TUCK FROM HELL ”Thrashing”

Metalville – 2010 – Sweden

Okay…more thrash. But this time from Sweden, the land of fjords and hot blonde chicks. Tuck From Hell definitely belong but stand slightly apart from the thrash herd for a single reason: pure unadulterated energy. Unlike so many of their peers, Tuck From Hell possess a bizarre sense of humor married to an inclination for insanely fast paced songs. Try album opener “Barbeque Beast,” is a rampaging motherfucker with an infectious breakdown thrown in. Yes, a breakdown. Grimace all you want but it actually fits great with the song. As for the lyrics, bleh! Nonsensical fare. The boys have been eating too much pornflakes, apparently.

The songs take a turn for the bizarre for the scene anthem “Death before Disco,” where the quintet declare their eternal fealty to thrash while inviting chicks to suck their wads. Whatever. It’s fun and so is “Italian Stallion,” the furious maelstrom that’s “I, Hellbilly,” and the Metalhead salute “Headbanger.” There’s also a fan tribute titled “Tukerz” which is for the band’s following who’ve been dubbed the Tuckerz. The whole album is quite an invigorating trip and its greatest strengths lies in the muscular vocals from Niklas “Tuck” Ingels. Why he’s called Tuck this writer has no fucking idea. But hey, Niklas is quite the charmed frontman. His voice isn’t that great but the charisma, the invigorating passion he puts into his vocal performance grabs the listener by the nipples. It would be fun to see the guy onstage going ape shit while his band rages along.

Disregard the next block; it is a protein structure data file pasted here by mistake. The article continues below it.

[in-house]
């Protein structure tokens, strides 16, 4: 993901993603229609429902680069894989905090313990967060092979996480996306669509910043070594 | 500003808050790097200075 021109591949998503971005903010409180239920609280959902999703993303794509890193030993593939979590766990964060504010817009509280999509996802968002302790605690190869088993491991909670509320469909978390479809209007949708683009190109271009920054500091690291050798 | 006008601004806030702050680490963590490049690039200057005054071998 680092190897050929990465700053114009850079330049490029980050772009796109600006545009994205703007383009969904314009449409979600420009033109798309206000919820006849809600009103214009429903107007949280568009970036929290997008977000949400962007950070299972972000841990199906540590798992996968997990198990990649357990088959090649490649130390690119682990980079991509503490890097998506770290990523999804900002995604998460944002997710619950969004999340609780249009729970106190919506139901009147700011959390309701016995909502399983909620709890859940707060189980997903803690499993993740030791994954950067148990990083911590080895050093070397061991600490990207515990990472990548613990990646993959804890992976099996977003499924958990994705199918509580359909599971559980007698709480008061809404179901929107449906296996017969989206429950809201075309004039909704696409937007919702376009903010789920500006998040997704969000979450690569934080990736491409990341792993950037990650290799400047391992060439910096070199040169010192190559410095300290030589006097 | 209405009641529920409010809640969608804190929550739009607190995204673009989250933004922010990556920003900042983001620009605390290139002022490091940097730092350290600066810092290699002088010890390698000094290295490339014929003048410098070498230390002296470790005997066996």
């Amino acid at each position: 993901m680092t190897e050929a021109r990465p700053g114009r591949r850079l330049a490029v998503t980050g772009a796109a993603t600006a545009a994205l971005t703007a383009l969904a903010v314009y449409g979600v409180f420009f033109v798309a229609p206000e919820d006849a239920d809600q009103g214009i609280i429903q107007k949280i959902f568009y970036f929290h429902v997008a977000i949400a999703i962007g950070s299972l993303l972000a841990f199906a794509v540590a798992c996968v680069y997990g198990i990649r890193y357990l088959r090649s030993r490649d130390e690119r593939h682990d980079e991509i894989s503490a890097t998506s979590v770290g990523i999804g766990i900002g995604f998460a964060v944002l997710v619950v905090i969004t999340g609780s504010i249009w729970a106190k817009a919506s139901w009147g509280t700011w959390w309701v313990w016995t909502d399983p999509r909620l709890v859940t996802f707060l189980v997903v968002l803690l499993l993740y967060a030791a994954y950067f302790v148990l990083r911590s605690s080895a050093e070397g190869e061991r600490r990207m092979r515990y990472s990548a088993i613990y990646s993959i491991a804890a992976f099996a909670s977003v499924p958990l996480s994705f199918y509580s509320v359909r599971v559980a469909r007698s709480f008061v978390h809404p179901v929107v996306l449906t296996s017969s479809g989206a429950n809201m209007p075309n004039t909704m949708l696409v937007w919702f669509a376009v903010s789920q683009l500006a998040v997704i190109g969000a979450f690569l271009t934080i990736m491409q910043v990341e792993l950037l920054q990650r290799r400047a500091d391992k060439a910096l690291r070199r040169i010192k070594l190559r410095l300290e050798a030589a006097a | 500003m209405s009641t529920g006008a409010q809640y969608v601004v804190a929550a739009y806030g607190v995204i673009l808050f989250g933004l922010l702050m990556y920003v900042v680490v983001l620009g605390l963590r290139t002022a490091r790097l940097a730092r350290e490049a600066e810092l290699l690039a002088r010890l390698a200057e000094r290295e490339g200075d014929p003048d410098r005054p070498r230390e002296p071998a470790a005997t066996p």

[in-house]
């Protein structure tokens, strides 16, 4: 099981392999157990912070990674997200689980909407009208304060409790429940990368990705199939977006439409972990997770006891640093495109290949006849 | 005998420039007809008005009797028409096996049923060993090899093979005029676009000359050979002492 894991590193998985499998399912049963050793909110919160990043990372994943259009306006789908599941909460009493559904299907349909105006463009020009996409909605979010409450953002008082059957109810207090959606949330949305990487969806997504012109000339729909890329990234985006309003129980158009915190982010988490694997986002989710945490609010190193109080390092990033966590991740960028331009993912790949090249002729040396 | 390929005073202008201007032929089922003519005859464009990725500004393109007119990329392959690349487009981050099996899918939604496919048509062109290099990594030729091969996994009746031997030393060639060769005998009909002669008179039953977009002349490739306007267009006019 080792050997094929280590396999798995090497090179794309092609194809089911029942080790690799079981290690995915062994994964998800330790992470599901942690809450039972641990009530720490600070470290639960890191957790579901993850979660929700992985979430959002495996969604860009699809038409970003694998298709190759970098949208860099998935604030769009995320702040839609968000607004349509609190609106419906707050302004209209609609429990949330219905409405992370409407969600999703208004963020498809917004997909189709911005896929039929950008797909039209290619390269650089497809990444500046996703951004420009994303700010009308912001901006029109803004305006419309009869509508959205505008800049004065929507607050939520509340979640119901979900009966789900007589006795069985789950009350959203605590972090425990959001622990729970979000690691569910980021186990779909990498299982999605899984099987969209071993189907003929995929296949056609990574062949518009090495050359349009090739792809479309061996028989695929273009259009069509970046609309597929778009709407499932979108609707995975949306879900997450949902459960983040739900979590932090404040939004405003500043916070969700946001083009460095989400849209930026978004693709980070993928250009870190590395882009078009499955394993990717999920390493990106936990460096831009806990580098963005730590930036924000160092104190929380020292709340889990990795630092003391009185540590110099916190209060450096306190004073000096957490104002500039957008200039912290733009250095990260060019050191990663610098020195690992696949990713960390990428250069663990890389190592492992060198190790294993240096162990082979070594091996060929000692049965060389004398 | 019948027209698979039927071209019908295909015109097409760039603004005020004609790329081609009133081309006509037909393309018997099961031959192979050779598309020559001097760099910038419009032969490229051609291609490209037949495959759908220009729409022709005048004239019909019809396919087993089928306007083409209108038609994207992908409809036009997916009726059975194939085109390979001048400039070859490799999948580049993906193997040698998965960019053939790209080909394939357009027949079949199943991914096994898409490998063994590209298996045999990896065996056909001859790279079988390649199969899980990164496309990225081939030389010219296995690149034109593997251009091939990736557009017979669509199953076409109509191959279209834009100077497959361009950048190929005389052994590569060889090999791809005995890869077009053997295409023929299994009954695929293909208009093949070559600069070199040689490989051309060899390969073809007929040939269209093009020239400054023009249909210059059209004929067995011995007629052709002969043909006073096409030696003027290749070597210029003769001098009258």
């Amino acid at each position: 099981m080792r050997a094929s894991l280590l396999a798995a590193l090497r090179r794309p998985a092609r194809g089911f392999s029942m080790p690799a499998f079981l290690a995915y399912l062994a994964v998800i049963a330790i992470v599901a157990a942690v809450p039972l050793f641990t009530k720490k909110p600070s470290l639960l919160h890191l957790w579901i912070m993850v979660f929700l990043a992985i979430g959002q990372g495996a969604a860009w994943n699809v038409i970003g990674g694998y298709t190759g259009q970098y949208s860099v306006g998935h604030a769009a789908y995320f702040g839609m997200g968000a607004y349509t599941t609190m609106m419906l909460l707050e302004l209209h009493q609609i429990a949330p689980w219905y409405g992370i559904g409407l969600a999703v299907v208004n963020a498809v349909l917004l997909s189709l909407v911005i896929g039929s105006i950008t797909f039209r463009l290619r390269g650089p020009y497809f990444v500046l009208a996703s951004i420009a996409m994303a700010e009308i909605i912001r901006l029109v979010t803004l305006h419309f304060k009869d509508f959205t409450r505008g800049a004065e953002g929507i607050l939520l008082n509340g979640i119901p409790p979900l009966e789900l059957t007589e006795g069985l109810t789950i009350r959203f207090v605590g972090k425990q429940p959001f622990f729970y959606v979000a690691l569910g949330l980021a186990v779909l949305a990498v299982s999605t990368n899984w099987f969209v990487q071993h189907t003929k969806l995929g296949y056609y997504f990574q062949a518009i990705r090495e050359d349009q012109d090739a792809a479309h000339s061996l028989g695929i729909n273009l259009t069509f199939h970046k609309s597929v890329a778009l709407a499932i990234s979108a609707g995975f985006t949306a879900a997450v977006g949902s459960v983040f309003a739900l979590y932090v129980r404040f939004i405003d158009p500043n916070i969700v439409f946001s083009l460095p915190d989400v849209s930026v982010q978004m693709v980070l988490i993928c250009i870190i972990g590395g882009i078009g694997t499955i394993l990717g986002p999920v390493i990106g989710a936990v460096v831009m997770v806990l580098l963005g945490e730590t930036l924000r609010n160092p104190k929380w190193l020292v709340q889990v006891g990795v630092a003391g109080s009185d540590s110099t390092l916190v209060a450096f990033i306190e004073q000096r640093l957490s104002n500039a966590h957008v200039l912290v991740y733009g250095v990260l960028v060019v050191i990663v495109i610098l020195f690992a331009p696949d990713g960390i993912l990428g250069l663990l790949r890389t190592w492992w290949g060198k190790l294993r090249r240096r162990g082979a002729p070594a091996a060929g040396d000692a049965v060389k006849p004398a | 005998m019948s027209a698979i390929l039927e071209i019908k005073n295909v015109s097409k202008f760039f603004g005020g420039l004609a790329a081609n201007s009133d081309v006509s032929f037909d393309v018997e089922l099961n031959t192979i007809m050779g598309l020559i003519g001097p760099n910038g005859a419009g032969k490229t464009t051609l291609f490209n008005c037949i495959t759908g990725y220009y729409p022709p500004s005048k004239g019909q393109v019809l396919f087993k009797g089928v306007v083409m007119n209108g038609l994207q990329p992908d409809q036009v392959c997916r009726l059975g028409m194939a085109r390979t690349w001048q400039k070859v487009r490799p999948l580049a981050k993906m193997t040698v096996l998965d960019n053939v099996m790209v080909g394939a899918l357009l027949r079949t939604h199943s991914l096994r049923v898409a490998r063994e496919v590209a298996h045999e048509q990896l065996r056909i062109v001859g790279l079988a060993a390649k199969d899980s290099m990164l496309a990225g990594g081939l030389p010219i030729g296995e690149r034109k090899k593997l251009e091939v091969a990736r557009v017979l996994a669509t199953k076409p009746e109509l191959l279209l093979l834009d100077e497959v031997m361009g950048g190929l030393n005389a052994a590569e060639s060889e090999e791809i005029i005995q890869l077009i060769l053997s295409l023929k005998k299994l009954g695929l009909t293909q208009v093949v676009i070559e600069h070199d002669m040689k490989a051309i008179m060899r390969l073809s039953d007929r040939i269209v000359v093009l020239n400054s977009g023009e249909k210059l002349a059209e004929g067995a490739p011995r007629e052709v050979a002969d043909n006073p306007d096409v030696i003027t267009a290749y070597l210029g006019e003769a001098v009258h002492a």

Oh yes, the band. Tuck From Hell sure have their chops down pat, but they’re no Megadeth or Annihilator. This is thrash but it’s not the technical kind. Tuck From Hell belong to the more straightforward end of the spectrum and while there are solos, don’t expect facemelting guitar fireworks to erupt anywhere on the album.

What’s really endearing about Tuck From Hell is the edge-of-your-seat pace that drives the album from start to finish. The music isn’t serious, the lyrics are odd, and the song structures are predictable. No matter, this Swedish quintet have achieved a rare distinction: reviving the spirit of good friendly violent fun that Exodus celebrated in their early days. For this, Tuck From Hell deserve even a prejudiced skeptic’s respect.


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